The View menu item is used to view other parts of the world in the main window. If Europe is selected, the World map overlay should also be selected in the Data Layers area. In the Data Layers dialog , scroll down to the Map Overlays item and check World in the list of checkboxes. Then, select the desired data type from the Data Overlays check boxes. Note that the background grid data sets are not available for places outside the Continental U.S.
The pan button is for moving to different areas of the currently selected view. To pan the map, click the pan button , then click and drag the map with the left mouse button to the new area of interest. Release the button and the map will redraw to the selected area.
How to Change the Altitude
The altitude slider is marked with text indicating altitude in feet. Click and hold the left mouse button within the orange box on the slider and drag the mouse until the desired altitude turns orange. Release the mouse button and the map will be redrawn with data at the requested altitude.
How to Choose the Data Valid Time
The time slider is used to change the data in the main window. The red line shows the current time, and the orange slider determines the selected data valid time . Click and hold the left mouse button within the orange box on the time slider and drag the mouse until it is on the desired time. Release the mouse button and the map will be redrawn with data at the requested time.
How to Choose the Time Range and Animate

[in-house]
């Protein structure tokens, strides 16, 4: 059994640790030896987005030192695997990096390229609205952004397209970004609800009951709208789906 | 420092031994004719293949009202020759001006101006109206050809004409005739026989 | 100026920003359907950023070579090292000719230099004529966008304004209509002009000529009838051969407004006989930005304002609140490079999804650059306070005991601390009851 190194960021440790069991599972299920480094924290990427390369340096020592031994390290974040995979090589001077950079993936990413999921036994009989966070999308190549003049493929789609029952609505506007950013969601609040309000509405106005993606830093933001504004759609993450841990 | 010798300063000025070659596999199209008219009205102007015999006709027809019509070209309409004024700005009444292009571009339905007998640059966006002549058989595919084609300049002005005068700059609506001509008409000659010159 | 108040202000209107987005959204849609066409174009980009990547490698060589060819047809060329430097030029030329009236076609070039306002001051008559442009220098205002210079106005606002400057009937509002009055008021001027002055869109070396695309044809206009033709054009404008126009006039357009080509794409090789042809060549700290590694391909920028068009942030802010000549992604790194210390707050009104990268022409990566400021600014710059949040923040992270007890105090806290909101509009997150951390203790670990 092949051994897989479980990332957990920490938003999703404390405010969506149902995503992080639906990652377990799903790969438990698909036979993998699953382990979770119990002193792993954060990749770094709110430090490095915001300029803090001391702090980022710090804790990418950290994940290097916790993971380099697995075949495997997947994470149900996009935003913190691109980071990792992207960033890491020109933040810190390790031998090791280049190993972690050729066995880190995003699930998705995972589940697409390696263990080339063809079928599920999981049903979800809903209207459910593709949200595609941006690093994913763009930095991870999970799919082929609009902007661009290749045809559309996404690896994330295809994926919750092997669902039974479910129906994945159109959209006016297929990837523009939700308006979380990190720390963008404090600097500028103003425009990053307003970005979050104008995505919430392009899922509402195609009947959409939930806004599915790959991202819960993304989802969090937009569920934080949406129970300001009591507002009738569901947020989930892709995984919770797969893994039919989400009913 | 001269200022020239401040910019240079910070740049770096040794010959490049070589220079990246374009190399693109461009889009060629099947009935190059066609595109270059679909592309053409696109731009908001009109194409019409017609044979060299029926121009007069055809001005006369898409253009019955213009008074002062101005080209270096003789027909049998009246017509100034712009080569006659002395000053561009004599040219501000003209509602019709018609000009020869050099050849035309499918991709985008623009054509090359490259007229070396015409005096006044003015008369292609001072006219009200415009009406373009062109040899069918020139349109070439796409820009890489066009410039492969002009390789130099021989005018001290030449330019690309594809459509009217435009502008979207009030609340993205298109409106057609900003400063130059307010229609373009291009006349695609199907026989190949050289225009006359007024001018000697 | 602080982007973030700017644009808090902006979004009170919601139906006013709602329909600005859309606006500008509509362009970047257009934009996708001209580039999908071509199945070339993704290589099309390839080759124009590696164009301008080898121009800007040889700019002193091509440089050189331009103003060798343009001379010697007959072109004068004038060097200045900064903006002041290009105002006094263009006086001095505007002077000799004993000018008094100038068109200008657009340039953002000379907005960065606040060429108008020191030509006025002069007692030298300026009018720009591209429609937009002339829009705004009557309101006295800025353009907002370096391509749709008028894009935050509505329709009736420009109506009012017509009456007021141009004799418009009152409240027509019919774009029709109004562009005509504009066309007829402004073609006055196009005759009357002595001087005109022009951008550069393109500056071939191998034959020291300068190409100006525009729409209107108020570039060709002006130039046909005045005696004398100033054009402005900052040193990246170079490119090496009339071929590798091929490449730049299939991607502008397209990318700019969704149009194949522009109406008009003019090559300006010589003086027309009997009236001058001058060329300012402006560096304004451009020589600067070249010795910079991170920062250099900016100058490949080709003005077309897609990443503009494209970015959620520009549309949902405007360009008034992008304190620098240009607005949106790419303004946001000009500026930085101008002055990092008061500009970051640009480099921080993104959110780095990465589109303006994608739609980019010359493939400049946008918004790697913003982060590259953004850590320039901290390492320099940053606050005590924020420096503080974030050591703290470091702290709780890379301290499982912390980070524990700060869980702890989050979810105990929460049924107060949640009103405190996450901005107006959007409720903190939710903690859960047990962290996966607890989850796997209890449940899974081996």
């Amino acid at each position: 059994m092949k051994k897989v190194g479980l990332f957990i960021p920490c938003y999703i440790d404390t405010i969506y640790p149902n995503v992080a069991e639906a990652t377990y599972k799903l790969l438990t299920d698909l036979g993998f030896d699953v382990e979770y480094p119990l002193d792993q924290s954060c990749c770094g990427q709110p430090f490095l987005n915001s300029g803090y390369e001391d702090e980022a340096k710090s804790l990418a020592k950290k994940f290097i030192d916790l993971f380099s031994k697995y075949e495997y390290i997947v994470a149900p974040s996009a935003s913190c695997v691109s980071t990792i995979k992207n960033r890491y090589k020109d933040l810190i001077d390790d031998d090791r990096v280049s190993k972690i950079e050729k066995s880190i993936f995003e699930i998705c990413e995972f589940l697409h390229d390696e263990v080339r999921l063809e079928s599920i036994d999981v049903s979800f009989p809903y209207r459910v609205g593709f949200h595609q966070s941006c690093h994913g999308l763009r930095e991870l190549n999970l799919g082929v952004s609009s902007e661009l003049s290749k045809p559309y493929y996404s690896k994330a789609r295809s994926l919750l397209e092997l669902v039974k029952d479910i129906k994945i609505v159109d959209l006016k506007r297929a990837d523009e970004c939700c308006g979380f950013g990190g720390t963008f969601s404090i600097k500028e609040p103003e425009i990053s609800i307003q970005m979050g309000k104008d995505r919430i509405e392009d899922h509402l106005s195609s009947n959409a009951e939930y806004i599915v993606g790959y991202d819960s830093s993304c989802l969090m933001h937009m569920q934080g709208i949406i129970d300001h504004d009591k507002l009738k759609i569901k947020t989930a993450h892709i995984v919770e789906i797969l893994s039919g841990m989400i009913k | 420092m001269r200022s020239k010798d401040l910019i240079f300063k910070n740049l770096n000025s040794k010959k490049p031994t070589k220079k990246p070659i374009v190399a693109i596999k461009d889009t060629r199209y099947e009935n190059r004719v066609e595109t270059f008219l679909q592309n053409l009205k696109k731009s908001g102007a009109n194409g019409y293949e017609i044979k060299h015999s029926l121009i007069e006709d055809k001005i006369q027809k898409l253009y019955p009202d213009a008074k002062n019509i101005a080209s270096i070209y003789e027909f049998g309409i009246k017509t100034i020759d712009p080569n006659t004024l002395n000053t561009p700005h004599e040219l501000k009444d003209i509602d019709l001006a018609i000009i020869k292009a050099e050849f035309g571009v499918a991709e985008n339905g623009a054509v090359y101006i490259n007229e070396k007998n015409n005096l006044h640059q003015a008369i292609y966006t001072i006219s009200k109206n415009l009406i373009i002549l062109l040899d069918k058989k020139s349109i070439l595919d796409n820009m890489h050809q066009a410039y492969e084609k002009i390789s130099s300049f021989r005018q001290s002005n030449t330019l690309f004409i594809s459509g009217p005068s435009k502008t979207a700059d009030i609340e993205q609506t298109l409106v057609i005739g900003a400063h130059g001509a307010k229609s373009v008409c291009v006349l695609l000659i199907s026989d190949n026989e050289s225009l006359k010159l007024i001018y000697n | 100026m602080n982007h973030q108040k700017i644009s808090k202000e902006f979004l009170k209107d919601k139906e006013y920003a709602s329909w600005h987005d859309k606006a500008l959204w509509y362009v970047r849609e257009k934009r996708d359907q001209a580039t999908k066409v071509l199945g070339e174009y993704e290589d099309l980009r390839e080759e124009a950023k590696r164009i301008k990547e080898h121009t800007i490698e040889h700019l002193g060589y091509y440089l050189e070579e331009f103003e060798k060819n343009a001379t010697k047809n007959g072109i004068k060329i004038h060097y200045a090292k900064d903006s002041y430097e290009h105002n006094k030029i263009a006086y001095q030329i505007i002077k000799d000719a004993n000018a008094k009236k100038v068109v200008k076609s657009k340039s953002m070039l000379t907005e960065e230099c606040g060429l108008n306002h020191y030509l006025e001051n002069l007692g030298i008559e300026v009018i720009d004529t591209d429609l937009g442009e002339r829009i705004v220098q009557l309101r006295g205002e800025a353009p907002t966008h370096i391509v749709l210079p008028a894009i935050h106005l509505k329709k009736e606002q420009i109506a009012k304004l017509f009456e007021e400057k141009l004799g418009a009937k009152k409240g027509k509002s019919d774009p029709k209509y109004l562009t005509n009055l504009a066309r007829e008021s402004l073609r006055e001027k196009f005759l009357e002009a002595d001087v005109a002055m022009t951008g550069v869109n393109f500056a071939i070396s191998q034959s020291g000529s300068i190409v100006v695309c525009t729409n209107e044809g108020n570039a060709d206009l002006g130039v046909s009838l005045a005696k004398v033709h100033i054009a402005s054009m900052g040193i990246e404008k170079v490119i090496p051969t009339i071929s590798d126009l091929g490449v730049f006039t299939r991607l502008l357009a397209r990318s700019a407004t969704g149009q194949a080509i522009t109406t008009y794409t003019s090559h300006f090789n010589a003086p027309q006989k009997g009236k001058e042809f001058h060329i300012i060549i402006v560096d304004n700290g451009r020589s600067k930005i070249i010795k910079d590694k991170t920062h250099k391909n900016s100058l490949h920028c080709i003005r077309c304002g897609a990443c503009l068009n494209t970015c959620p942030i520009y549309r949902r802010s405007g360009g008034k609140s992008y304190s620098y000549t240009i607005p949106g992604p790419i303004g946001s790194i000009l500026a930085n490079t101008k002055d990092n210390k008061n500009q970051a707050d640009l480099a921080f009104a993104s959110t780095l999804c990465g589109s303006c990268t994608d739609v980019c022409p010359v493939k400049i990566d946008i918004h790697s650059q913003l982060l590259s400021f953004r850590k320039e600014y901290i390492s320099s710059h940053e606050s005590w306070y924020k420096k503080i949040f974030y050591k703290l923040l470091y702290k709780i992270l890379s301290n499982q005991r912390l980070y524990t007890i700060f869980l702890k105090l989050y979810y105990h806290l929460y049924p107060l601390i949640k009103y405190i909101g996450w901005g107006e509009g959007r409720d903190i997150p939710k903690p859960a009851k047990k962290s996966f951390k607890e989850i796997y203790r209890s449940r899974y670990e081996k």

The time range shown below the map limits the valid times which can be selected and defines the time range which will be animated. To change the time range or animation properties, left click on the Configure->Time menu at the top of the main window to open the Time & Animation Configuration window .
The Time & Animation Configuration window has two tabs. The first, Time , is used to control the visible time range. The second, Animation , is used to control the length and speed of animation. The Cancel button closes the dialog without making any further changes, while the Apply button commits all changes.
- Time Tab
The Time tab allows configuration of the number of tick marks on the time slider and whether or not the sliding button snaps onto the nearest tick mark . It also controls whether the application is in Archive Mode or Real-time Mode .
In Real-time Mode (the default), the application automatically looks for new data on the interval specified in the Update every pulldown menu . In this mode, there are several options for the range and selected time in the time slider . By default, the selected time is always now , meaning that it moves forward as time progresses New data are selected as they become available. Other options are to have the selected time stay Fixed at its current setting or to have the selected time always be Offset from the now time. The Date Range is the time range shown in the time selector and the time range over which animation will take place. By default this range moves forward as time progresses, always showing the same number of hours before now and after now . Selecting a Fixed start time instead, allows the range to be fixed from a Fixed start time to a Max date range .
In Archive Mode , the application does not automatically look for new data or change the selected time . In this mode, the Start time and End time must be explicitly set.
By default, the Number of Frames is equal to the number of tick marks in the time range . Sliding the selector left or right increases or decreases, respectively, the number of frames. The Frame interval automatically updates to show the amount of time between frames. The Number of Frames can also be set by typing a number into the Frame interval field and pressing the Enter key.
The Delay between each frame and the delay between the end of the loop and its automatic restart can also be set. The Enter key must be pressed for changes to be registered.
How to Select Data Types
Data Layers and the valid times at which data sets are available are shown in the scrollable window below the time slider in the main window.